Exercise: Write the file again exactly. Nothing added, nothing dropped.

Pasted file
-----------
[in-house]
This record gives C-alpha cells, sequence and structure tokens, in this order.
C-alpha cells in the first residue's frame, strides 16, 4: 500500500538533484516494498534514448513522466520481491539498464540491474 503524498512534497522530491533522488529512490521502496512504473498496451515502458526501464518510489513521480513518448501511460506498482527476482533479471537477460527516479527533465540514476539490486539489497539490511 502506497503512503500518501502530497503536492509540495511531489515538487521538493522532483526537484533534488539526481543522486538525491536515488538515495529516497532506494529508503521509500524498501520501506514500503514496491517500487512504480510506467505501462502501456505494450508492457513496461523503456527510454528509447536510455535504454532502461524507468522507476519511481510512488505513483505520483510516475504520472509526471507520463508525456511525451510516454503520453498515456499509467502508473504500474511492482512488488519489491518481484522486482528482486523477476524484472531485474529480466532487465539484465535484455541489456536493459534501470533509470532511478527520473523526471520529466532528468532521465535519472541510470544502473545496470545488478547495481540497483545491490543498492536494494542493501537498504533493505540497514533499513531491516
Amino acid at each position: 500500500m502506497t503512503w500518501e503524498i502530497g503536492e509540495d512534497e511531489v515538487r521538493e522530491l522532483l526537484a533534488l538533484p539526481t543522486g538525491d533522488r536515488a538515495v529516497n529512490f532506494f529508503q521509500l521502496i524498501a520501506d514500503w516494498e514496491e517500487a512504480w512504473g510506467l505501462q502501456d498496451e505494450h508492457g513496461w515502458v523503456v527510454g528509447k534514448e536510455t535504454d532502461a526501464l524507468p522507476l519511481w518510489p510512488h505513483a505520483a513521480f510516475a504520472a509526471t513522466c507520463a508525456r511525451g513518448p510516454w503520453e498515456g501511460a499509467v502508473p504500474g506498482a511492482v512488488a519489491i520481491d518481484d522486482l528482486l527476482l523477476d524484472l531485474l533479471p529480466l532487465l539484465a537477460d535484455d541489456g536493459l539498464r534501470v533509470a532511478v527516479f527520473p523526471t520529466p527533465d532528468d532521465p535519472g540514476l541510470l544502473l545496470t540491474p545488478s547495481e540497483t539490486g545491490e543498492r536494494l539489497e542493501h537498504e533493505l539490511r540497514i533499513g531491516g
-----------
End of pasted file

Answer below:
[in-house]
This record gives C-alpha cells, sequence and structure tokens, in this order.
C-alpha cells in the first residue's frame, strides 16, 4: 500500500538533484516494498534514448513522466520481491539498464540491474 503524498512534497522530491533522488529512490521502496512504473498496451515502458526501464518510489513521480513518448501511460506498482527476482533479471537477460527516479527533465540514476539490486539489497539490511 502506497503512503500518501502530497503536492509540495511531489515538487521538493522532483526537484533534488539526481543522486538525491536515488538515495529516497532506494529508503521509500524498501520501506514500503514496491517500487512504480510506467505501462502501456505494450508492457513496461523503456527510454528509447536510455535504454532502461524507468522507476519511481510512488505513483505520483510516475504520472509526471507520463508525456511525451510516454503520453498515456499509467502508473504500474511492482512488488519489491518481484522486482528482486523477476524484472531485474529480466532487465539484465535484455541489456536493459534501470533509470532511478527520473523526471520529466532528468532521465535519472541510470544502473545496470545488478547495481540497483545491490543498492536494494542493501537498504533493505540497514533499513531491516
Amino acid at each position: 500500500m502506497t503512503w500518501e503524498i502530497g503536492e509540495d512534497e511531489v515538487r521538493e522530491l522532483l526537484a533534488l538533484p539526481t543522486g538525491d533522488r536515488a538515495v529516497n529512490f532506494f529508503q521509500l521502496i524498501a520501506d514500503w516494498e514496491e517500487a512504480w512504473g510506467l505501462q502501456d498496451e505494450h508492457g513496461w515502458v523503456v527510454g528509447k534514448e536510455t535504454d532502461a526501464l524507468p522507476l519511481w518510489p510512488h505513483a505520483a513521480f510516475a504520472a509526471t513522466c507520463a508525456r511525451g513518448p510516454w503520453e498515456g501511460a499509467v502508473p504500474g506498482a511492482v512488488a519489491i520481491d518481484d522486482l528482486l527476482l523477476d524484472l531485474l533479471p529480466l532487465l539484465a537477460d535484455d541489456g536493459l539498464r534501470v533509470a532511478v527516479f527520473p523526471t520529466p527533465d532528468d532521465p535519472g540514476l541510470l544502473l545496470t540491474p545488478s547495481e540497483t539490486g545491490e543498492r536494494l539489497e542493501h537498504e533493505l539490511r540497514i533499513g531491516g